Melissa Schreibstein is Mason’s Director of Well-Being Programs

by Whitney Hopler, Communications Director

Melissa Schreibstein is Mason’s Director of Well-Being Programs
Melissa Schreibstein

Melissa Schreibstein has joined our center to serve as Mason's new Director of Well-Being Programs. Schreibstein, who graduated from our leadership coaching program and earned a bachelor's degree in Psychology from George Washington University and a master's degree in Kinesiology with a concentration in Sport and Exercise Psychology from the University of North Carolina at Greensboro, brings a passion for well-being and successful experience in leadership training to this new role.

"Helping others to thrive is her life's work and purpose," says Dr. Nance Lucas, our center’s executive director. "She brings subject matter expertise connected to our mission and initiatives through serving as a Master Resilience Trainer/Lead Performance Expert in the U.S. Army working with thousands of Army soldiers, families, and Department of Defense leaders. Melissa also was the founder of The Leadership Project, LLC, delivering customized programs on leadership, well-being, and resilience."

Schreibstein says she is "thrilled to be at the center and excited about joining the excellent well-being work that’s being done here.”

The work Schreibstein will do "includes directing our center's executive education programs, serving as a consultant on well-being initiatives for Mason departments and units, overseeing our center's key signature programs such as our Mindful Living LLC and the Elena's Scholarships Program, and assisting me with the overall management/leadership of our center,” says Lucas.

Schreibstein's passion for helping people achieve well-being developed when she worked in the sports psychology field. "As I focused on helping athletes learn how to perform to their highest potential, I saw the critical need for well-being in their lives for them to reach their potential,” she recalls.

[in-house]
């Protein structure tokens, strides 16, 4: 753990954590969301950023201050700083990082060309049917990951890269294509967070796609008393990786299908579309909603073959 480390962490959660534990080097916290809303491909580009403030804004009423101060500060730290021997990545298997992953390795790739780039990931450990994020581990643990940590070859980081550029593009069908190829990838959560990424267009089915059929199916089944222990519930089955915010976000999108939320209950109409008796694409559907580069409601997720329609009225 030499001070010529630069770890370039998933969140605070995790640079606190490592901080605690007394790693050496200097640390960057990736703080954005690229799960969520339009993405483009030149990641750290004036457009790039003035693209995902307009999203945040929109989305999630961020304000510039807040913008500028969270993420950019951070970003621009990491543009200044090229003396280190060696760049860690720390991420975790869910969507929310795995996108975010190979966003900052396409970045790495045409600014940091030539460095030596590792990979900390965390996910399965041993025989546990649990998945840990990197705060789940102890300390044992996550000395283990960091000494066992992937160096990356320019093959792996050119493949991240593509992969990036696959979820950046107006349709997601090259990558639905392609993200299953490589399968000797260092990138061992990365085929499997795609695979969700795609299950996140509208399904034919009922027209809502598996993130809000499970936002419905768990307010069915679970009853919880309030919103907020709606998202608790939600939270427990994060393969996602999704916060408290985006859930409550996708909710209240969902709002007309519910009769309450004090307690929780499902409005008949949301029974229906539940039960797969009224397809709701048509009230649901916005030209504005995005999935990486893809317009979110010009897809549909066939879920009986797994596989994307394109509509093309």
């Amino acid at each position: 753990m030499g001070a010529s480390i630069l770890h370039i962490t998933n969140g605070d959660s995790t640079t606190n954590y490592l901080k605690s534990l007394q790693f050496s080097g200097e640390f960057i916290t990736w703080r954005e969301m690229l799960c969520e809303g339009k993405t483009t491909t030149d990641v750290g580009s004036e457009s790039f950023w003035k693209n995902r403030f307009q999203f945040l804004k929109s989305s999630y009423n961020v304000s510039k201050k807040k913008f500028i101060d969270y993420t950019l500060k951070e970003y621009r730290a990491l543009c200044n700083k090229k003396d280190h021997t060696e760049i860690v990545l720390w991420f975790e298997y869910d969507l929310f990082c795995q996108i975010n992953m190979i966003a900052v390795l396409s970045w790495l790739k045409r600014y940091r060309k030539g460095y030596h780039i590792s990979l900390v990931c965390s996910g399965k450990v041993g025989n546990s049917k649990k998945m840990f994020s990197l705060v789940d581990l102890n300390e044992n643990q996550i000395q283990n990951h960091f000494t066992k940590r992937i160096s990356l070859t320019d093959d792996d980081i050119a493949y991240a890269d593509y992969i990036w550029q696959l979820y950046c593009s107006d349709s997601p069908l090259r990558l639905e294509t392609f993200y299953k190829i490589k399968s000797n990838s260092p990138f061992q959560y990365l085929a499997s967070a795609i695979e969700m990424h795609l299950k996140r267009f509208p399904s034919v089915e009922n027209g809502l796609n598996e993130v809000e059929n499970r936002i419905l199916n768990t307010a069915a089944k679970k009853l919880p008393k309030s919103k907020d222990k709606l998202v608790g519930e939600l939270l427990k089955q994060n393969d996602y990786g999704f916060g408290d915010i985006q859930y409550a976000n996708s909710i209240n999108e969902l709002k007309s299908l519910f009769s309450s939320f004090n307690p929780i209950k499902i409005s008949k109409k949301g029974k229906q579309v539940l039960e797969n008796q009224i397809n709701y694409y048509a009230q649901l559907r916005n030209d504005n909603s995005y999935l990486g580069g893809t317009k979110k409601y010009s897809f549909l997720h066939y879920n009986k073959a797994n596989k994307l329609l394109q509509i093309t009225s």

Personal well-being and professional achievement enhance each other, she notes. “If you can help individuals and teams to be able to perform to their highest potential when it matters, that’s going to help their quality of life.”

Helping to change the culture of work is vital, says Schreibstein. "We spend a big chunk of our lives at work, and it’s important to be able to enjoy it and work in ways that are significant for our purpose. It’s about seeing people as whole people. How we’re doing at work is important, but so is how we’re doing socially, emotionally, spiritually, and physically.”

Empowering college students to live well is also critically important, she says. "I want to be able to better prepare young people for managing adversity and challenges in life – to give them greater resilience skills so they can start thriving. I’m concerned about the anxiety and depression so many college students are dealing with. Our center’s work building a well-being university is critical. I’m looking forward to building relationships with people around Mason and learning what we can do to work together to keep building that well-being community.”